Metro Exodus takes the series in a new direction altogether, ditching the claustrophobia and political in-fighting of the Metro tunnels in favour of the discovery of what lies beyond the crumbling ruins of Moscow. The game places you once again in the shoes of series’ protagonist: Artyom, taking place some time after the battle for D6 at the end of Metro: Last Light (Metro Exodus follows the ‘Redemption’ ending) where Artyom has grown distant from the Spartan order and the Metro as a whole, clinging to the idea that life exists (and is flourishing) outside the Metro. After the intro missions and butting heads with Hanza, Artyom soon discovers that the whole of the Metro has been living under the guise of a lie for more than twenty years. Many of the Metro’s top brass (Colonel Miller included) believe the world is still in a state of total war, and as such, a giant jamming device was installed to suppress communication with the outside world, in an attempt to make the occupying forces  believe that Moscow is truly dead, and to avoid the possibility of any follow-up retaliatory strikes on the City. Soon after destroying the jammer, Artyom, Miller, Anna and the rest of the Spartan order have no choice but to flee from Hanza as they are now branded as traitors. The group commandeers a locomotive (that they later dub the Aurora) and set out on a journey across post-apocalyptic Russia in an attempt to find a place that they can call home, free from radiation, and the mutated horrors that accompany it.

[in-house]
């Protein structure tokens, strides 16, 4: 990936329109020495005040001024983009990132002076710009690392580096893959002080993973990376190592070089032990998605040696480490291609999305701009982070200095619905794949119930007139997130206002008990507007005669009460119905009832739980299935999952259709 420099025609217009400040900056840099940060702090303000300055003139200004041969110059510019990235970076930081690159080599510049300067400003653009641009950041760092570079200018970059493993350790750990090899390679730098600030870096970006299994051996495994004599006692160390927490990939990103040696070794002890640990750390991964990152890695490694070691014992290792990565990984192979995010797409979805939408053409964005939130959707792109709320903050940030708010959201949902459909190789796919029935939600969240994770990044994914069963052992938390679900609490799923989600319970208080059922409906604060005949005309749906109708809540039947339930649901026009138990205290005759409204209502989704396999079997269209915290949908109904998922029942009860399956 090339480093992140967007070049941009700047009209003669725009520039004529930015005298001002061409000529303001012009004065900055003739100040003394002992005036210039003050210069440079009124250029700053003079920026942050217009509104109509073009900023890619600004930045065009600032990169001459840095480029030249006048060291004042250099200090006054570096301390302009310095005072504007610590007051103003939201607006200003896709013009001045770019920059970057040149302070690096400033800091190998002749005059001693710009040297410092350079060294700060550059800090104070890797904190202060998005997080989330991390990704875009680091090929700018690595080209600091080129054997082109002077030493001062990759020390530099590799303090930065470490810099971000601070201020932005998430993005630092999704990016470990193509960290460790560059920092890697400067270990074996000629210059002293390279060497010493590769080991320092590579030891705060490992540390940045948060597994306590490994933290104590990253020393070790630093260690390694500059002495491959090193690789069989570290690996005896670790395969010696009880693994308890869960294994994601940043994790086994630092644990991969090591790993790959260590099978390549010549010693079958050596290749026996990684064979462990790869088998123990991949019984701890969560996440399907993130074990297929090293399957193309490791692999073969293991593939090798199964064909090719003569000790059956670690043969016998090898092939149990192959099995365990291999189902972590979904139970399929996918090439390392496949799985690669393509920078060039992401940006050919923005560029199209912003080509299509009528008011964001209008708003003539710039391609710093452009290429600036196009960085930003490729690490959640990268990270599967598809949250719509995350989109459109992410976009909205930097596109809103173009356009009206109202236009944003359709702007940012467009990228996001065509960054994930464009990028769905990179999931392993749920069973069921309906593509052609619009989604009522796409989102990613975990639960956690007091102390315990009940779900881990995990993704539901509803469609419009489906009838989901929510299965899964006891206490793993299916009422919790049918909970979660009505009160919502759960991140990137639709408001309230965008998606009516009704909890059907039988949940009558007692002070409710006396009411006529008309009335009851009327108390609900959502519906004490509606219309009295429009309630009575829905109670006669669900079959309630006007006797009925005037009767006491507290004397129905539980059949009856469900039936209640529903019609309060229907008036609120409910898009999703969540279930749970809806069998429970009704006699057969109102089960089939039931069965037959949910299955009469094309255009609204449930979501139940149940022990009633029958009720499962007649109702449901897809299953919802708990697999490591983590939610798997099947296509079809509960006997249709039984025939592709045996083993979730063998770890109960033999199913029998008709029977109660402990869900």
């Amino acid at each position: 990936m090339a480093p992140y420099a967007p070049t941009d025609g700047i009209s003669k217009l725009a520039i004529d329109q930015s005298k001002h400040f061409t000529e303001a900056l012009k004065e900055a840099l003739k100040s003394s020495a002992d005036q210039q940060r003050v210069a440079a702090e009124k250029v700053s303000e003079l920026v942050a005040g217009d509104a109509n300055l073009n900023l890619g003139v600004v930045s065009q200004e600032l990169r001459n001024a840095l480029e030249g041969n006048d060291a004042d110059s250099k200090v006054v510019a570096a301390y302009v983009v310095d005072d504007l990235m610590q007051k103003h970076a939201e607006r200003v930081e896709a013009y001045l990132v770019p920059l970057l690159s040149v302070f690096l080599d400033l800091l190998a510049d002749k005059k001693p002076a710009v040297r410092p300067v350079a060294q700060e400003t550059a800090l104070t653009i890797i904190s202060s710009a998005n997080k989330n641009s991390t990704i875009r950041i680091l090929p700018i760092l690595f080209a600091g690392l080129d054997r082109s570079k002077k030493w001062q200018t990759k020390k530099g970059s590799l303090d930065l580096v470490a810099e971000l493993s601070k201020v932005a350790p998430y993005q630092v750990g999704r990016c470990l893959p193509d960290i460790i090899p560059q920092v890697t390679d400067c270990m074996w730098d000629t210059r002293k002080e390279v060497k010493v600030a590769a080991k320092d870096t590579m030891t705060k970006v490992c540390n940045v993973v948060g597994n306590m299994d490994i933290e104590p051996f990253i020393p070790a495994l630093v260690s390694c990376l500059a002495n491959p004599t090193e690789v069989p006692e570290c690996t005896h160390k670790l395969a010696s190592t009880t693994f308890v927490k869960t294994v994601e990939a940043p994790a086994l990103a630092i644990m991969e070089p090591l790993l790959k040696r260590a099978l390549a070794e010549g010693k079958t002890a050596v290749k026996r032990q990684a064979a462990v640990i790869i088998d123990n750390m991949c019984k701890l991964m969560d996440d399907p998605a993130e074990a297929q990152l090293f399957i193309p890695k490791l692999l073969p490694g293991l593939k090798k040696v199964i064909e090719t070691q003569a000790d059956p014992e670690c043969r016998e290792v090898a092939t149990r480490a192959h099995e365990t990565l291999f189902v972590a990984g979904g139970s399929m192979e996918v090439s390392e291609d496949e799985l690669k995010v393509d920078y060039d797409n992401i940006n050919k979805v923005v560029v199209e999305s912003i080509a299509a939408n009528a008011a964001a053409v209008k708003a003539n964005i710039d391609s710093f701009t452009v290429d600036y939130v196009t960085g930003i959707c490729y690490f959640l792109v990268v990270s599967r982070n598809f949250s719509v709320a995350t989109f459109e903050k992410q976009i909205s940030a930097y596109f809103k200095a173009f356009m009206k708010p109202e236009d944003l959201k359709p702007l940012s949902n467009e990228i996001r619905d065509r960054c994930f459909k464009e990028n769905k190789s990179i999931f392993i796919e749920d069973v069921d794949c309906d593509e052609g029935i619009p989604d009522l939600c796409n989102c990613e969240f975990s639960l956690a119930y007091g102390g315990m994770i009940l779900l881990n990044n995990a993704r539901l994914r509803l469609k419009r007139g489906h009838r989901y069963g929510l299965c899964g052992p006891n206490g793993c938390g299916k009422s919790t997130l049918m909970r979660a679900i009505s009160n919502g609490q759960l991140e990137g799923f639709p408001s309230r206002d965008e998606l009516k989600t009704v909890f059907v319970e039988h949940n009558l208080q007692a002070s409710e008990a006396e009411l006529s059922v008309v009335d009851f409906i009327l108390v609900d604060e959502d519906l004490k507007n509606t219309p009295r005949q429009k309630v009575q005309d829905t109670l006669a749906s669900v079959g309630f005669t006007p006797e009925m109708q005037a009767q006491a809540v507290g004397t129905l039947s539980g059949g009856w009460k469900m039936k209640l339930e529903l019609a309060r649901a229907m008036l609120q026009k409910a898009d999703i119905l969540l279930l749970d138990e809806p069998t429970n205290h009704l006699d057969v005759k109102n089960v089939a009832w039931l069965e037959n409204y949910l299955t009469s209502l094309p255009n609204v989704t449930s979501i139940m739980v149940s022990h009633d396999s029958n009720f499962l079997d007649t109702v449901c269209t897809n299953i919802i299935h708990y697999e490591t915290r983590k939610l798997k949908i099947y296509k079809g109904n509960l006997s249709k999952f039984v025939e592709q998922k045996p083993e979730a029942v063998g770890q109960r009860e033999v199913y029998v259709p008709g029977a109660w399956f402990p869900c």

Game Hype - Metro Exodus
“Who’s Aurora anyway?”: The train commandeered from the Ring Line serves as Metro Exodus’ central hub between missions, where Artyom can kick back and relax with other members of the Spartan Order.